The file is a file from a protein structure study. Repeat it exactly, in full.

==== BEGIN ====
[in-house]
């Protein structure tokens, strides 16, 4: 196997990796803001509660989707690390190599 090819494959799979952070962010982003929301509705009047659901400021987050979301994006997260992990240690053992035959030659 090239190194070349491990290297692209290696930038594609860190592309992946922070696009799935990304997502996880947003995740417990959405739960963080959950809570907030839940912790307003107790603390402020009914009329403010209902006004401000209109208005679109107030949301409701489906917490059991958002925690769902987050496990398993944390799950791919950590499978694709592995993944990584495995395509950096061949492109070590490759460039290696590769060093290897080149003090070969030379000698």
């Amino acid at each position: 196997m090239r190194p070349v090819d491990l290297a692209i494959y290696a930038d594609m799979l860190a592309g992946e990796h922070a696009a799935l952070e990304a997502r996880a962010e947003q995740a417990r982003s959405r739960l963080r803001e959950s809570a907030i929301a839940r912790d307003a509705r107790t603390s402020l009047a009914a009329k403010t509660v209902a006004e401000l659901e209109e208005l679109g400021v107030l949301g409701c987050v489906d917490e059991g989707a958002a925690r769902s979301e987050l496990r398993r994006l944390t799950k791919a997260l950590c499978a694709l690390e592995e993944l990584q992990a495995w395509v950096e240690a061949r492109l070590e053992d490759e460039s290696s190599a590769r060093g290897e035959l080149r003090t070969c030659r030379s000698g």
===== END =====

[in-house]
């Protein structure tokens, strides 16, 4: 196997990796803001509660989707690390190599 090819494959799979952070962010982003929301509705009047659901400021987050979301994006997260992990240690053992035959030659 090239190194070349491990290297692209290696930038594609860190592309992946922070696009799935990304997502996880947003995740417990959405739960963080959950809570907030839940912790307003107790603390402020009914009329403010209902006004401000209109208005679109107030949301409701489906917490059991958002925690769902987050496990398993944390799950791919950590499978694709592995993944990584495995395509950096061949492109070590490759460039290696590769060093290897080149003090070969030379000698």
């Amino acid at each position: 196997m090239r190194p070349v090819d491990l290297a692209i494959y290696a930038d594609m799979l860190a592309g992946e990796h922070a696009a799935l952070e990304a997502r996880a962010e947003q995740a417990r982003s959405r739960l963080r803001e959950s809570a907030i929301a839940r912790d307003a509705r107790t603390s402020l009047a009914a009329k403010t509660v209902a006004e401000l659901e209109e208005l679109g400021v107030l949301g409701c987050v489906d917490e059991g989707a958002a925690r769902s979301e987050l496990r398993r994006l944390t799950k791919a997260l950590c499978a694709l690390e592995e993944l990584q992990a495995w395509v950096e240690a061949r492109l070590e053992d490759e460039s290696s190599a590769r060093g290897e035959l080149r003090t070969c030659r030379s000698g």